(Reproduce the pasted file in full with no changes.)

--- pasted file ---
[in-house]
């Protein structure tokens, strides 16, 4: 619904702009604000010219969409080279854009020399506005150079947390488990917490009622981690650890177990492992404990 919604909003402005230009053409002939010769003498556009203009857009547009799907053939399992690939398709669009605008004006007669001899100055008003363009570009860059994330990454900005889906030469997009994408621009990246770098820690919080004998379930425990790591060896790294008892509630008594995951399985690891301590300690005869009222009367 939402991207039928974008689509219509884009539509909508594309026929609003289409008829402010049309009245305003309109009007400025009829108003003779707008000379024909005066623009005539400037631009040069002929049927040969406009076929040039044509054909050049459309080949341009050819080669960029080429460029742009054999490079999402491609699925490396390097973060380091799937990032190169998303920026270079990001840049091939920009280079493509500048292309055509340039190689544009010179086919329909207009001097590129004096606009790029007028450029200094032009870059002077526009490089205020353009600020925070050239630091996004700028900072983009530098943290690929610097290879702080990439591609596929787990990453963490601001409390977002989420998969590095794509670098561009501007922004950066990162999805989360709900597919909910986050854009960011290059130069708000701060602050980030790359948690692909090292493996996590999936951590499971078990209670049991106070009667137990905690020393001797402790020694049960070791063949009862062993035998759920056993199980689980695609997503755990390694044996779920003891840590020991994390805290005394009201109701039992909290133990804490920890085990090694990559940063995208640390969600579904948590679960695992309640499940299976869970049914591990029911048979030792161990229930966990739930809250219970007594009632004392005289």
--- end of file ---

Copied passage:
[in-house]
């Protein structure tokens, strides 16, 4: 619904702009604000010219969409080279854009020399506005150079947390488990917490009622981690650890177990492992404990 919604909003402005230009053409002939010769003498556009203009857009547009799907053939399992690939398709669009605008004006007669001899100055008003363009570009860059994330990454900005889906030469997009994408621009990246770098820690919080004998379930425990790591060896790294008892509630008594995951399985690891301590300690005869009222009367 939402991207039928974008689509219509884009539509909508594309026929609003289409008829402010049309009245305003309109009007400025009829108003003779707008000379024909005066623009005539400037631009040069002929049927040969406009076929040039044509054909050049459309080949341009050819080669960029080429460029742009054999490079999402491609699925490396390097973060380091799937990032190169998303920026270079990001840049091939920009280079493509500048292309055509340039190689544009010179086919329909207009001097590129004096606009790029007028450029200094032009870059002077526009490089205020353009600020925070050239630091996004700028900072983009530098943290690929610097290879702080990439591609596929787990990453963490601001409390977002989420998969590095794509670098561009501007922004950066990162999805989360709900597919909910986050854009960011290059130069708000701060602050980030790359948690692909090292493996996590999936951590499971078990209670049991106070009667137990905690020393001797402790020694049960070791063949009862062993035998759920056993199980689980695609997503755990390694044996779920003891840590020991994390805290005394009201109701039992909290133990804490920890085990090694990559940063995208640390969600579904948590679960695992309640499940299976869970049914591990029911048979030792161990229930966990739930809250219970007594009632004392005289």